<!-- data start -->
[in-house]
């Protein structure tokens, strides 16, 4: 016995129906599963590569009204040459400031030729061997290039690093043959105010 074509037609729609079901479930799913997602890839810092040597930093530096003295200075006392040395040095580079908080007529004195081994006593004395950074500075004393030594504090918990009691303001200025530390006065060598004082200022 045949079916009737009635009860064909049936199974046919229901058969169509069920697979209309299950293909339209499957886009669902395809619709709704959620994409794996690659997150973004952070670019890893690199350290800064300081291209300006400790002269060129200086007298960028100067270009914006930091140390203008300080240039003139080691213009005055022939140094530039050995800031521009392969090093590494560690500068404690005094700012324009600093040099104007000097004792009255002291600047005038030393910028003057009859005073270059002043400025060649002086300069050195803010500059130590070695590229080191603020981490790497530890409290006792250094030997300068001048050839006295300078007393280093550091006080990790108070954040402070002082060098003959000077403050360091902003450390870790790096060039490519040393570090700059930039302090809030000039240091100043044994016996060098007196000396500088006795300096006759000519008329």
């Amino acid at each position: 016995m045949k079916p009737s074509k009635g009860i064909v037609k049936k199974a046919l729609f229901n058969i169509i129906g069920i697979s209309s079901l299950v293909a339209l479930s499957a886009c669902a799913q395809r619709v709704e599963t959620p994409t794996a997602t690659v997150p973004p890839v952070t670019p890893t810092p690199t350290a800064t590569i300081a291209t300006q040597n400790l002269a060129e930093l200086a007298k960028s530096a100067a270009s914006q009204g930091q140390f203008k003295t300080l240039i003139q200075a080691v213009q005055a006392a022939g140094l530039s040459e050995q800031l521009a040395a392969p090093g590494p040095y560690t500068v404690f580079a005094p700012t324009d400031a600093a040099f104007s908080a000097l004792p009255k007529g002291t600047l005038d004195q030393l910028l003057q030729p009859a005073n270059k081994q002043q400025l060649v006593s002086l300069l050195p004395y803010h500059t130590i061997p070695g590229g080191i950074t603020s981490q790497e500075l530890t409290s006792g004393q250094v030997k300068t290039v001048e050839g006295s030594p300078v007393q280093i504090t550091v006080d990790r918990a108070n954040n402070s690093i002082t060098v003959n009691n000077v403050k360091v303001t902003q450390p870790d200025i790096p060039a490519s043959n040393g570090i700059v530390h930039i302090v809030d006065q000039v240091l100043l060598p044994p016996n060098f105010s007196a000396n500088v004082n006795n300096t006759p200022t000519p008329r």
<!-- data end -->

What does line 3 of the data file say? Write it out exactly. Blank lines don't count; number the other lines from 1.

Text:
């Amino acid at each position: 016995m045949k079916p009737s074509k009635g009860i064909v037609k049936k199974a046919l729609f229901n058969i169509i129906g069920i697979s209309s079901l299950v293909a339209l479930s499957a886009c669902a799913q395809r619709v709704e599963t959620p994409t794996a997602t690659v997150p973004p890839v952070t670019p890893t810092p690199t350290a800064t590569i300081a291209t300006q040597n400790l002269a060129e930093l200086a007298k960028s530096a100067a270009s914006q009204g930091q140390f203008k003295t300080l240039i003139q200075a080691v213009q005055a006392a022939g140094l530039s040459e050995q800031l521009a040395a392969p090093g590494p040095y560690t500068v404690f580079a005094p700012t324009d400031a600093a040099f104007s908080a000097l004792p009255k007529g002291t600047l005038d004195q030393l910028l003057q030729p009859a005073n270059k081994q002043q400025l060649v006593s002086l300069l050195p004395y803010h500059t130590i061997p070695g590229g080191i950074t603020s981490q790497e500075l530890t409290s006792g004393q250094v030997k300068t290039v001048e050839g006295s030594p300078v007393q280093i504090t550091v006080d990790r918990a108070n954040n402070s690093i002082t060098v003959n009691n000077v403050k360091v303001t902003q450390p870790d200025i790096p060039a490519s043959n040393g570090i700059v530390h930039i302090v809030d006065q000039v240091l100043l060598p044994p016996n060098f105010s007196a000396n500088v004082n006795n300096t006759p200022t000519p008329r």